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Ben Jones
Ben Jones, UK Lawyer
Category: Law
Satisfied Customers: 47907
Experience:  Qualified Solicitor - Please start your question with 'For Ben Jones'
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I was diagnosed with depression and mentally unfit for work

Customer Question

i was diagnosed with depression and mentally unfit for work 12 months ago, the company did very little to help and then nothing weeks later (I remained at work apart from 1 days leave), I recently started sleeping tablets and antidepressants due to another breakdown and under the influence sent a flirty txt to a client and now being disciplined for those messages, over the year I accidently sent one to her and added a "XX" at the end as a mistype, I've never spoke to her or contacted her outside work or seen her personally, the latest message was an honest mistake I immediate apologies for and she accepted then passed it around her office and they made the complaint, I've been off work with depression for 5 weeks now and the company has had occupational health contact me to ask if they can hold my disciplinary prior to coming back to work and when the company is trying contacting me using my emergency contact person instead of contacting me directly, my depressionis a direct cause of the lack of support and over work I have for the company and I cant even get a line manager to attend so I'm going in alone at the moment and need to know where I stand
Submitted: 10 months ago.
Category: Law
Expert:  Ben Jones replied 10 months ago.

Hello, my name is***** am a qualified lawyer and I will be assisting you with your question today.

Expert:  Ben Jones replied 10 months ago.

Based on what you have described, what would be the ideal outcome for you so that I can advise you of your options?

Customer: replied 10 months ago.
Not loose my job, company to actuall offer assistance and get my health back on track
Expert:  Ben Jones replied 10 months ago.

OK, thank you for your response. I will review the relevant information and laws and will get back to you at the earliest opportunity. There is no need to wait here as you will receive an email when I have responded. Also, please do not responded to this message as it will just push your question to the back of the queue and you may experience unnecessary delays. Thank you.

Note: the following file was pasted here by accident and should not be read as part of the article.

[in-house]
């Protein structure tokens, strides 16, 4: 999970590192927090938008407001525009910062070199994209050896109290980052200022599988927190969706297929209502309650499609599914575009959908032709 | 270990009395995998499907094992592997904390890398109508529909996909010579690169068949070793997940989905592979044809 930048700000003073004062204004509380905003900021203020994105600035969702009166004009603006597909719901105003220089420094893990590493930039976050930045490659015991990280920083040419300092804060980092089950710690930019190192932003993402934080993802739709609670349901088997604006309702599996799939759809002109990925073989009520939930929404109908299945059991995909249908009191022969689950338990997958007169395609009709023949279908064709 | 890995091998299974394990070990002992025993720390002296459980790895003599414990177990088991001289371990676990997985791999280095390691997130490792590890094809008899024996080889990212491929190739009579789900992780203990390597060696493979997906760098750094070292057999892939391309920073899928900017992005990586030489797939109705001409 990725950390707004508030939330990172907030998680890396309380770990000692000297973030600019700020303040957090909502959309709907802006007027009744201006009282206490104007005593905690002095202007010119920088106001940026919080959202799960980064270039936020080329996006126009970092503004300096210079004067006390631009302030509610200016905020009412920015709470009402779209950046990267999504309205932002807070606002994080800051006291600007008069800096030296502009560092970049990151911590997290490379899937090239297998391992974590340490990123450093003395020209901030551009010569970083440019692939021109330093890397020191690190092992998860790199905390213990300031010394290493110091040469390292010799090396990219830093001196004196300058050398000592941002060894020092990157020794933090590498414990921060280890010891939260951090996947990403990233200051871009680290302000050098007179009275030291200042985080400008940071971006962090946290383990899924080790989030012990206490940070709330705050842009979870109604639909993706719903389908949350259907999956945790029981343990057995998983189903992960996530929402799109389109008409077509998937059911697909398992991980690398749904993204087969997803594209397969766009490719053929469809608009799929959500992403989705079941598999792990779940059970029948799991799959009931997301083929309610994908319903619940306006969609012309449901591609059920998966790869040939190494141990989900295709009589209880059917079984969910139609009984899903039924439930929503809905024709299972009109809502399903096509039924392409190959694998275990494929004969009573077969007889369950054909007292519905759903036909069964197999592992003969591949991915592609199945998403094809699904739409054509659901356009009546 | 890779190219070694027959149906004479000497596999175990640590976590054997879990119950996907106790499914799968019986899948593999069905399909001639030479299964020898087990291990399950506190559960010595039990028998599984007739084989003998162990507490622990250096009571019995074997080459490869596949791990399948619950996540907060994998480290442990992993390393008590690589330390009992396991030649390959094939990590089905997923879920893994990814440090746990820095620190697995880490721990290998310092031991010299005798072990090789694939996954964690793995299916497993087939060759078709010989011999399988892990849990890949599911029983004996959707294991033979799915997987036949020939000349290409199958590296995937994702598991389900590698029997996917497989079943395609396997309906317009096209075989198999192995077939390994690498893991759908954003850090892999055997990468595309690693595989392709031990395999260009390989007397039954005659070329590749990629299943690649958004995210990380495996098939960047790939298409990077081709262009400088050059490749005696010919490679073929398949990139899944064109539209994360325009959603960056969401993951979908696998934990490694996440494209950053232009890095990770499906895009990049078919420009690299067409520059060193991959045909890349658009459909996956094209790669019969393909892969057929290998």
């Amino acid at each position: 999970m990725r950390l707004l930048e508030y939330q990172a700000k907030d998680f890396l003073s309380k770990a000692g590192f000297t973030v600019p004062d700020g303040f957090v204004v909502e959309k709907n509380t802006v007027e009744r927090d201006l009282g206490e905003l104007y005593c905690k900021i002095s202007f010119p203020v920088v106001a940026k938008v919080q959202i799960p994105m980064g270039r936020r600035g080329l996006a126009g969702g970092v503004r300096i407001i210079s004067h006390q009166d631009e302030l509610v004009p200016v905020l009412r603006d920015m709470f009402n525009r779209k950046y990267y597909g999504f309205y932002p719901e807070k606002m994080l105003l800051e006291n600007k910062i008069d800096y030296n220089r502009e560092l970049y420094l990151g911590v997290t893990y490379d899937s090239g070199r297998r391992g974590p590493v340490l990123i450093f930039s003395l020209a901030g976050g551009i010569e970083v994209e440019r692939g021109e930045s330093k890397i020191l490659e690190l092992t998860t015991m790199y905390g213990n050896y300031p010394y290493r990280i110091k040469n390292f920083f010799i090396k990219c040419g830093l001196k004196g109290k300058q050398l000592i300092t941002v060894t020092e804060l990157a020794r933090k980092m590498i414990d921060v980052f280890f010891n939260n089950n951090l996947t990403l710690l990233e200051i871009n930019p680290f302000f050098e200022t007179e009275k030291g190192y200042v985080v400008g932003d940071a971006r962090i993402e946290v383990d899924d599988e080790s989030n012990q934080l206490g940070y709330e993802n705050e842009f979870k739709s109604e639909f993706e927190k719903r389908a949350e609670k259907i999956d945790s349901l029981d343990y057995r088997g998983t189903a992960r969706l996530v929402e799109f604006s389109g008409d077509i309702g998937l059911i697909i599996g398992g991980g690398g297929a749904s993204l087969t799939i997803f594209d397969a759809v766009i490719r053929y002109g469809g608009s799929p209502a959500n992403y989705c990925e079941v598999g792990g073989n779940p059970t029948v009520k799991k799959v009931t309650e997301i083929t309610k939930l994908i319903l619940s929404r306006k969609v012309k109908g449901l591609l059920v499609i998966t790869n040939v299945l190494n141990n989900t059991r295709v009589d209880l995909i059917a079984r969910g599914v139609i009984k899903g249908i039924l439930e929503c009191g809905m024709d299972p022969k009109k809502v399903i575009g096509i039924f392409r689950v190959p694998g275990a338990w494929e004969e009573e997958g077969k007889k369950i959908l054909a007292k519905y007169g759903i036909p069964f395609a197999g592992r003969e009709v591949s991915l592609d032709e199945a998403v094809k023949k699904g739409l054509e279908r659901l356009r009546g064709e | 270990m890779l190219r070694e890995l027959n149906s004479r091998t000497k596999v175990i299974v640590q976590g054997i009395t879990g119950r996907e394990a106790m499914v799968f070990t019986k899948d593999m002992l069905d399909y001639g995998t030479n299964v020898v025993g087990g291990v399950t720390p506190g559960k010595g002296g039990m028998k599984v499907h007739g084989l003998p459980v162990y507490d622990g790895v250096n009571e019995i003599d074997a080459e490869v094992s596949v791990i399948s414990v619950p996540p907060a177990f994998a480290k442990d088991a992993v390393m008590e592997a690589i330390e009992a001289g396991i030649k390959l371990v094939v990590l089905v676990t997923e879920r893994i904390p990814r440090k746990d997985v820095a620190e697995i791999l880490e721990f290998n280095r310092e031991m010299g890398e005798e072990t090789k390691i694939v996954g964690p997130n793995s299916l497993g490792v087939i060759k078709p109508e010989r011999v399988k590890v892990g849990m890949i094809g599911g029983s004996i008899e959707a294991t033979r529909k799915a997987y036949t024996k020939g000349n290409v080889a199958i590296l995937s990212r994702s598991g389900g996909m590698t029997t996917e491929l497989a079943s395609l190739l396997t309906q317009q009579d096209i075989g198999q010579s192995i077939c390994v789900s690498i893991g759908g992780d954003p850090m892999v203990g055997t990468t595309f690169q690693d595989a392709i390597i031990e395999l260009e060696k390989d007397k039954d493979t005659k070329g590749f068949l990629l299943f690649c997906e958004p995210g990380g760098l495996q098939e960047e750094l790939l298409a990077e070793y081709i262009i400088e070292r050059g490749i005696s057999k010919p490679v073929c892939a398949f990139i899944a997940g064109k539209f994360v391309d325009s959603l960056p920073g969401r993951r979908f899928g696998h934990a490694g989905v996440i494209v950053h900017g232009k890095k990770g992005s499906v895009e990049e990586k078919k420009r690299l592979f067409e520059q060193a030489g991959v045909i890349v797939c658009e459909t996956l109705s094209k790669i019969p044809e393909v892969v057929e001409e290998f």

Expert:  Ben Jones replied 10 months ago.

Thanks for your patience. The employer has the right to consider investigating and disciplining you over your conduct if they believe that it amounts to misconduct. How seriously they treat this will depend n the overall seriousness – for example the nature of the text, if it was an ongoing issue, how seriously the client took it, how it may affect their business with the employer and so on – there are many factors to consider. However, based on the circumstances surrounding this and why and when you sent the message there should be some leniency on their part and I would hope a warning advising you to watch your future conduct would be appropriate.

In terms of what the employer should to in general to help you with your condition, you are likely to be disabled under employment law. They would therefore have a duty to make reasonable adjustments to help you. What amounts to ‘reasonable adjustments’ can have a wide interpretation and often depends on the individual circumstances of the employer, their business, the potential impact on other employees, the available resources, etc. Whilst legislation does not currently provide specific examples of what adjustments can be made, the following are examples that have been considered reasonable in case law over time: